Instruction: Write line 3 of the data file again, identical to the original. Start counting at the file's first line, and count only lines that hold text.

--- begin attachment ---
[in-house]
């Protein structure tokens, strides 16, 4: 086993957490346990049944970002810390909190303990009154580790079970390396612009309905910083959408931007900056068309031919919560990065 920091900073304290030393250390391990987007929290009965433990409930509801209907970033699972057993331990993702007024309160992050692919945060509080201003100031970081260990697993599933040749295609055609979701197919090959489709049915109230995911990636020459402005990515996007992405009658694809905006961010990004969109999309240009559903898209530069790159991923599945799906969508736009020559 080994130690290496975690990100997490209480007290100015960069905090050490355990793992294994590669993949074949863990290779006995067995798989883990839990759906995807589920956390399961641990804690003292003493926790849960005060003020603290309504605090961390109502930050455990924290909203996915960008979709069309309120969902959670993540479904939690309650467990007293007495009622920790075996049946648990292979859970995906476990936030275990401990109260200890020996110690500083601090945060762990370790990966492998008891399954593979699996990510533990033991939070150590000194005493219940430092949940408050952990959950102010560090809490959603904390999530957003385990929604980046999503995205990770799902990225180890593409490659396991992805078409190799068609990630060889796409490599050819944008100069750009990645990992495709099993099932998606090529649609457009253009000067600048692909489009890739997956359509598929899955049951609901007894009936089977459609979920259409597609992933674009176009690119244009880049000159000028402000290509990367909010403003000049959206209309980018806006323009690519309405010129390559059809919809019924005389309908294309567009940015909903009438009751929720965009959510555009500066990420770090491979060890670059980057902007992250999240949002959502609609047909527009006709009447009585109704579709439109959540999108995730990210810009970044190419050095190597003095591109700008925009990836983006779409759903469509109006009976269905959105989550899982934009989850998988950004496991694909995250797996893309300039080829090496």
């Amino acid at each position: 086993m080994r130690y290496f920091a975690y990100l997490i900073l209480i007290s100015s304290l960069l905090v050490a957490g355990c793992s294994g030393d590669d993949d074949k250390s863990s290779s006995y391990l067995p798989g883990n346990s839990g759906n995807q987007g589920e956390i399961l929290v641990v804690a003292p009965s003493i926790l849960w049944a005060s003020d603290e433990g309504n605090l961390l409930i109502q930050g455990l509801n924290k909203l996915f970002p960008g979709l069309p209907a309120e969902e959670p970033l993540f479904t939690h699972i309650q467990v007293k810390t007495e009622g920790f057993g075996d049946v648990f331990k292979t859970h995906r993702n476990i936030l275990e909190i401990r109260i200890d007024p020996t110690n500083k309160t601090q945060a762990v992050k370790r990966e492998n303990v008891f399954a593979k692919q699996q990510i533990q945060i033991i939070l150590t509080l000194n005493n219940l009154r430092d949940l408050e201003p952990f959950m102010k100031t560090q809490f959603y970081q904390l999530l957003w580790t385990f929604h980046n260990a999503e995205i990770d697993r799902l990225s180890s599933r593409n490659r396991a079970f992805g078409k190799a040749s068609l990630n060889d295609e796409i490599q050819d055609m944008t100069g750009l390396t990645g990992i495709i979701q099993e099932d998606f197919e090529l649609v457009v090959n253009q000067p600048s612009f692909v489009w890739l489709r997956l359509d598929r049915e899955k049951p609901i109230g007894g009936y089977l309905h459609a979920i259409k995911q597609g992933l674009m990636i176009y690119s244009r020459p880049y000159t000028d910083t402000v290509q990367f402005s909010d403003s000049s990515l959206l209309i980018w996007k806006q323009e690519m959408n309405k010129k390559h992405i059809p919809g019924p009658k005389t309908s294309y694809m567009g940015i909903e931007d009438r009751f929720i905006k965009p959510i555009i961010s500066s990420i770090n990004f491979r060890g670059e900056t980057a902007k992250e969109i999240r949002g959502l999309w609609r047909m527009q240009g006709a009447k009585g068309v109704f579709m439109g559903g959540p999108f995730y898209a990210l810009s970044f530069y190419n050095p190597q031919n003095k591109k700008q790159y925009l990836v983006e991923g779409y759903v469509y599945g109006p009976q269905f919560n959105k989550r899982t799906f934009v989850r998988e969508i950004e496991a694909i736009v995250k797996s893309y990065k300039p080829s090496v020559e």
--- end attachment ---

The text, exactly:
């Amino acid at each position: 086993m080994r130690y290496f920091a975690y990100l997490i900073l209480i007290s100015s304290l960069l905090v050490a957490g355990c793992s294994g030393d590669d993949d074949k250390s863990s290779s006995y391990l067995p798989g883990n346990s839990g759906n995807q987007g589920e956390i399961l929290v641990v804690a003292p009965s003493i926790l849960w049944a005060s003020d603290e433990g309504n605090l961390l409930i109502q930050g455990l509801n924290k909203l996915f970002p960008g979709l069309p209907a309120e969902e959670p970033l993540f479904t939690h699972i309650q467990v007293k810390t007495e009622g920790f057993g075996d049946v648990f331990k292979t859970h995906r993702n476990i936030l275990e909190i401990r109260i200890d007024p020996t110690n500083k309160t601090q945060a762990v992050k370790r990966e492998n303990v008891f399954a593979k692919q699996q990510i533990q945060i033991i939070l150590t509080l000194n005493n219940l009154r430092d949940l408050e201003p952990f959950m102010k100031t560090q809490f959603y970081q904390l999530l957003w580790t385990f929604h980046n260990a999503e995205i990770d697993r799902l990225s180890s599933r593409n490659r396991a079970f992805g078409k190799a040749s068609l990630n060889d295609e796409i490599q050819d055609m944008t100069g750009l390396t990645g990992i495709i979701q099993e099932d998606f197919e090529l649609v457009v090959n253009q000067p600048s612009f692909v489009w890739l489709r997956l359509d598929r049915e899955k049951p609901i109230g007894g009936y089977l309905h459609a979920i259409k995911q597609g992933l674009m990636i176009y690119s244009r020459p880049y000159t000028d910083t402000v290509q990367f402005s909010d403003s000049s990515l959206l209309i980018w996007k806006q323009e690519m959408n309405k010129k390559h992405i059809p919809g019924p009658k005389t309908s294309y694809m567009g940015i909903e931007d009438r009751f929720i905006k965009p959510i555009i961010s500066s990420i770090n990004f491979r060890g670059e900056t980057a902007k992250e969109i999240r949002g959502l999309w609609r047909m527009q240009g006709a009447k009585g068309v109704f579709m439109g559903g959540p999108f995730y898209a990210l810009s970044f530069y190419n050095p190597q031919n003095k591109k700008q790159y925009l990836v983006e991923g779409y759903v469509y599945g109006p009976q269905f919560n959105k989550r899982t799906f934009v989850r998988e969508i950004e496991a694909i736009v995250k797996s893309y990065k300039p080829s090496v020559e």